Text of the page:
Monday, February 12, 2007


Goma is a town which used to be a lake. There is a live volcano just outside the town, and apparently over hundreds of years of eruptions, the lake filled in and became populated to become the city of Goma. Just 5 years ago, the volcano erupted again and lava submerged half the town. Close to the Rwandan border the town is normal, but halfway through the town, the roads give way to scraped over hardened lava. The old roads are about 6 meters under, and there is a lot of construction activity throughout the town to rebuild. Due to the recent elections and rebel generals in the mountains nearby combined with rebuilding efforts post-volcanic eruption, there is also much UN activity. Every 3rd vehicle is a UN vehicle of some form, and we drove by buildings or signs for probably every single UN agency which exists, from UNHCR, UNICEF, UNDP, just UN, etc.

We were hosted for lunch by a lovely family who own a house situated on Lake Kivu. They have a beautiful house, and we sat out on the terrace overlooking the lake while chatting. Jacques invited many MP's, journalists, and other persons of importance to join us for lunch. I was unable to meet with them, I was extremely grateful to the family for offering me a bed to lie down on so I didn't stare at them all like a wet, moldy, blanket since I felt pretty sick. Ann and Winnie said the lunch went well, and the conversation was an interesting mix of French, English and Swahili as people tried to communicate however they could.

Jacques had organised a conference for us nearby along with a number of other organisations. I sat at the front with a representative from UNA, someone who worked with the pygmies in HIV/AIDS prevention and treatment, and a member of another NGO. We also had some local artists. One poet, Theophile, came and presented a poem about peace and solidarity, while a singer, Tonton Sambo, and rapper also presented some songs along the same theme. Winnie gave a brief introduction to the WYA, and then Ann presented her work as chair of the WYA board and why she travelled to Africa, then I spoke about some of the ideas of the Alliance. I tried to give a 5 minute introduction to human dignity, freedom, responsible stewardship and solidarity and how they lead to peace. Jacques translated for all of us. Poor fellow, a couple minutes into my speech he stopped, turned to me and said in a little voice "cette philosophie..." I was very impressed and grateful for his translation. Without him, the only message I could have conveyed would have been "je ne pas parle francaise..."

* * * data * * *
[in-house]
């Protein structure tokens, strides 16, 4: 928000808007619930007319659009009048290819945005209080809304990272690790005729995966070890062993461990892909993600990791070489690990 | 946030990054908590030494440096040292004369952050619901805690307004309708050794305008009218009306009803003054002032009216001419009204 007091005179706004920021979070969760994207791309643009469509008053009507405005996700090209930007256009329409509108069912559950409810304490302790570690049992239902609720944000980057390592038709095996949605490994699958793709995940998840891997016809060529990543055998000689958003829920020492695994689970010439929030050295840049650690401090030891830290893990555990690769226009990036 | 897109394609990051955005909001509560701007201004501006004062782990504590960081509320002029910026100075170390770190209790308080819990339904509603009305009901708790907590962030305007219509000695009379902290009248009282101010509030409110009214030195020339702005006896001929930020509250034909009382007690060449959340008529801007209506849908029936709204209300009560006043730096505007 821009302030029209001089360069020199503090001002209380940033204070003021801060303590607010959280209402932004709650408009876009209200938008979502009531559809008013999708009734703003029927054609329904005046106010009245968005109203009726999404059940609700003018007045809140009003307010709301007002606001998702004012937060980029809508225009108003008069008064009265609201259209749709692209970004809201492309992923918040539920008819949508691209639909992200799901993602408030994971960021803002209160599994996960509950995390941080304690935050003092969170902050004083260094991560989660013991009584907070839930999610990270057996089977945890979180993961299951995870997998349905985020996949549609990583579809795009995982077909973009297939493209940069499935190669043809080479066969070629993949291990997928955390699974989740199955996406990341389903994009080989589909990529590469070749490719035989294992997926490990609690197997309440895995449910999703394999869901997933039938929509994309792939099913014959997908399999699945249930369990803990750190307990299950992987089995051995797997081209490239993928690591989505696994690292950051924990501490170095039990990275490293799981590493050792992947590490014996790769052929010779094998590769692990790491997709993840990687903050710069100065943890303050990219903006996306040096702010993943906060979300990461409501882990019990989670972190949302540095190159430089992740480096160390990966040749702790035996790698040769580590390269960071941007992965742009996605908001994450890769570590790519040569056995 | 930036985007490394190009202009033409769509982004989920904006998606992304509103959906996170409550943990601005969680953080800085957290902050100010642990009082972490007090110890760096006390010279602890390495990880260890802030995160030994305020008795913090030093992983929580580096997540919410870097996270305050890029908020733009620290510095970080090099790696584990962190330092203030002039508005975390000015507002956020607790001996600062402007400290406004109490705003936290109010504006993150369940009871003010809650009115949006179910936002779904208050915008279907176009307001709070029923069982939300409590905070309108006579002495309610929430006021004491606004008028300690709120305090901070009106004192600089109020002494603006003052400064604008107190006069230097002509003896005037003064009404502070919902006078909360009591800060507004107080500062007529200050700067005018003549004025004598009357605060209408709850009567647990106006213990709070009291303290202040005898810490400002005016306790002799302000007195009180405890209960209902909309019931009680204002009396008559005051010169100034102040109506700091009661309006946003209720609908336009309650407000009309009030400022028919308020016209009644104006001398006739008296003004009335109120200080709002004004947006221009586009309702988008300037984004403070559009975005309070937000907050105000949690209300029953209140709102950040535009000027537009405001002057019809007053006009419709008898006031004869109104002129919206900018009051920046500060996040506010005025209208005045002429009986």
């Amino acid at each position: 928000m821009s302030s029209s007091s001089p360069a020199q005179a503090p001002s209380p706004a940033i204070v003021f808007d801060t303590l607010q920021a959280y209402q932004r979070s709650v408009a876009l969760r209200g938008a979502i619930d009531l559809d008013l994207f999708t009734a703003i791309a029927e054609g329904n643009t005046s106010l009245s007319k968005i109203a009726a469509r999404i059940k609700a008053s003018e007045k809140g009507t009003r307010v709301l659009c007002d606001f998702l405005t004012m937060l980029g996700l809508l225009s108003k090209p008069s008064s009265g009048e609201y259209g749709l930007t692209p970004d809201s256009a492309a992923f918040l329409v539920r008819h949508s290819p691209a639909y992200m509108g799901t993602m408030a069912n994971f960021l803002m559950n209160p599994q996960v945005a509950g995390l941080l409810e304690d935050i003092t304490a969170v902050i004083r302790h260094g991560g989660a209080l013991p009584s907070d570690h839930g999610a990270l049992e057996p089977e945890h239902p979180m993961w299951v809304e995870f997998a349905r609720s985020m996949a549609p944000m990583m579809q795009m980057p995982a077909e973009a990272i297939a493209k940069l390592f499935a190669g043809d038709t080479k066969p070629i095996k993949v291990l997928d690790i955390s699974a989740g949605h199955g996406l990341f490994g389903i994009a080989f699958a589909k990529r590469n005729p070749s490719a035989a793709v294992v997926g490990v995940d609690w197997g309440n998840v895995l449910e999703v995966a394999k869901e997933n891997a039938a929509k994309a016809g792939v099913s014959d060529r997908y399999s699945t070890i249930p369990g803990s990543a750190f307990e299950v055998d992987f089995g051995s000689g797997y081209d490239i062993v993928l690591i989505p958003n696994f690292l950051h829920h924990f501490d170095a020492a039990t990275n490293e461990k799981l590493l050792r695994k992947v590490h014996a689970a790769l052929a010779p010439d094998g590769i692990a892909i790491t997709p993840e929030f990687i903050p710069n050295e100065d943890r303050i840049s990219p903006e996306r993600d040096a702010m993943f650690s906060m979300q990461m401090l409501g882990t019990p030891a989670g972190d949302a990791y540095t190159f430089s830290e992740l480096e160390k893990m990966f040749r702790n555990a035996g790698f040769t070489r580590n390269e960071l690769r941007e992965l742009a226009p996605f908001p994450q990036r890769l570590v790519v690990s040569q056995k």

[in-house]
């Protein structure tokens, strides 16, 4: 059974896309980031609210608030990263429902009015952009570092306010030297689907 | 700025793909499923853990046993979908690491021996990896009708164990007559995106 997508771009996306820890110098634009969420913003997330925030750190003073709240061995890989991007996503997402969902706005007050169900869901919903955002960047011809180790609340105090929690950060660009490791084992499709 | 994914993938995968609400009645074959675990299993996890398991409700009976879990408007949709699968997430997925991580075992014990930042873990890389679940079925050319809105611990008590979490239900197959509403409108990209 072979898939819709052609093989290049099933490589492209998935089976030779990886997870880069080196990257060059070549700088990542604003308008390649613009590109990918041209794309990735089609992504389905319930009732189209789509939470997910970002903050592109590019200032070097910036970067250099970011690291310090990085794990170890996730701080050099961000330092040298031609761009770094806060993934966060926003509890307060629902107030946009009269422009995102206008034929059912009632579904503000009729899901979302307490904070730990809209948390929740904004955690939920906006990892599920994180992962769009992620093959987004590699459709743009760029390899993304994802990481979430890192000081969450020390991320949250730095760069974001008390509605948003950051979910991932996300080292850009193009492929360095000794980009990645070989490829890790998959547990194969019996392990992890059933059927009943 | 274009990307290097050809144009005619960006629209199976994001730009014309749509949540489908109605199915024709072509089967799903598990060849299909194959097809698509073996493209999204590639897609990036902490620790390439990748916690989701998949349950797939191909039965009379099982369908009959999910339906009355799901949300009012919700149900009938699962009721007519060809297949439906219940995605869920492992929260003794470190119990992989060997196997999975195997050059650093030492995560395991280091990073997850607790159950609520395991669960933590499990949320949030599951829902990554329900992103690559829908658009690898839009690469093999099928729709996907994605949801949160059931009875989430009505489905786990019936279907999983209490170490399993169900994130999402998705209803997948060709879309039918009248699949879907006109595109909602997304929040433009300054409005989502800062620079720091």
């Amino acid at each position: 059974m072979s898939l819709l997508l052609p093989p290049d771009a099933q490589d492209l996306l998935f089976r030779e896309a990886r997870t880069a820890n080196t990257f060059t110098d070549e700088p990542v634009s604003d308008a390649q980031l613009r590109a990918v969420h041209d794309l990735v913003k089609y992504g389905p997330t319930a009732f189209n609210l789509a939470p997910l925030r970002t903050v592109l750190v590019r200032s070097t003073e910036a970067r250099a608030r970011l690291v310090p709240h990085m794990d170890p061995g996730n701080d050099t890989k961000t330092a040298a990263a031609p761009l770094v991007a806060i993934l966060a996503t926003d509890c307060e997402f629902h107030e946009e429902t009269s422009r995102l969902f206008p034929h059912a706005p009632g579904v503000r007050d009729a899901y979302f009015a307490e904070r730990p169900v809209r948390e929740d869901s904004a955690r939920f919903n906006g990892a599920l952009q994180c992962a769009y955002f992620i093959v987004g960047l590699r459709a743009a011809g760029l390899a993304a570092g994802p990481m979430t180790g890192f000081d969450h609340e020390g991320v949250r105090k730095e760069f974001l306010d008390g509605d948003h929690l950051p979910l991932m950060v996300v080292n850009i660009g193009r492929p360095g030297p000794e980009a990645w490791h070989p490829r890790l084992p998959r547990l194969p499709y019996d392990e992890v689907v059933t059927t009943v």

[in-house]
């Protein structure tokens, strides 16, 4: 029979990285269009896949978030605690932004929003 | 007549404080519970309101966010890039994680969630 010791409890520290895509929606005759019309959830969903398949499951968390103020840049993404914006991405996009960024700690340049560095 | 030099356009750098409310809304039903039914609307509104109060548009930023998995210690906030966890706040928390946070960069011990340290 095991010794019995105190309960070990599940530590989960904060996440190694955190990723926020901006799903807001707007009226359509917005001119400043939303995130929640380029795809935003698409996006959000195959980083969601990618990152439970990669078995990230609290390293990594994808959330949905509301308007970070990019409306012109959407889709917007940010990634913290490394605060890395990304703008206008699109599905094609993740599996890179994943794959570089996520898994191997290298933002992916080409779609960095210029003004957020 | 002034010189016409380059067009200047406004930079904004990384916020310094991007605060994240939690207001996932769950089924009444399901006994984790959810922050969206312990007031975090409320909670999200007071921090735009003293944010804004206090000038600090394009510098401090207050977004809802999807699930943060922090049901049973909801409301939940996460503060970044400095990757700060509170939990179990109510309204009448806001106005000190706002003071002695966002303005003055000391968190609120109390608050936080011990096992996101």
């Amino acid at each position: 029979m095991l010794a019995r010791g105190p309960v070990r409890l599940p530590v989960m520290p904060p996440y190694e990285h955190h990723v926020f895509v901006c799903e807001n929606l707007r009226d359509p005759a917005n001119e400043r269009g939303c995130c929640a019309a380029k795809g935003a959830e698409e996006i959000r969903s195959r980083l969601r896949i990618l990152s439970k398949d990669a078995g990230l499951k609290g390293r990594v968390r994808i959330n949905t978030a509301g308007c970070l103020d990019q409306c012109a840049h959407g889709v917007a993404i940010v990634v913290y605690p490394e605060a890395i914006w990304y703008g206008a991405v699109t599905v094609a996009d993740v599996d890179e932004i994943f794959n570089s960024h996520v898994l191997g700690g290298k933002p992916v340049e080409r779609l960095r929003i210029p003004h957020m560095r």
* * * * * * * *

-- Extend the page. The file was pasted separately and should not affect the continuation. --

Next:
After our seminar Jacques and the WYA members there presented us with T-shirts produced for the recent elections encouraging young people to vote. One member also came up to me and handed me a portrait he'd sketched of me during my talk. It is actually very good, he even captured my hair flying away in the heat :) which of course I would have preferred that he left out. We then went to a local restaurant for drinks with the members and other speakers. It was great to be able to meet with them, they're all very excited about WYA and ready to take a lot of initiative. This was the first time I really wished I spoke french since I was only able to communicate with a few of them.

The next morning we attended a local Church in Gisenyi which was all in Kinyarwanda, I didn't understand a word of course, but I enjoyed the singing and clapping. Ann loves the children here, and halfway through Church a little girl left her family towards the front, walked all the way to the back and plunked herself on Ann's lap, she didn't leave her place until Church was over. Speaking of Ann, she is quite a celebrity here everywhere we travel. They are all grateful that she has travelled to Africa to be with them, but once she mentions she has 10 children it's over. From that point on she is their mother, and they love her, and they introduce her to everyone and say "and how many children do you think she has?" small pause for effect "10!!!!" gasps of disbelief from the listeners who then look to Ann for confirmation. Ann only has to give a slight nod and smile and they crowd up to her and tell her she is African like them, and how wonderful to have 10, they are so excited to meet a westerner with more than 2 children!

1 comment:

Simon said...

Hi Mary...just letting you know I'm enjoying your blog entries. Keep em coming!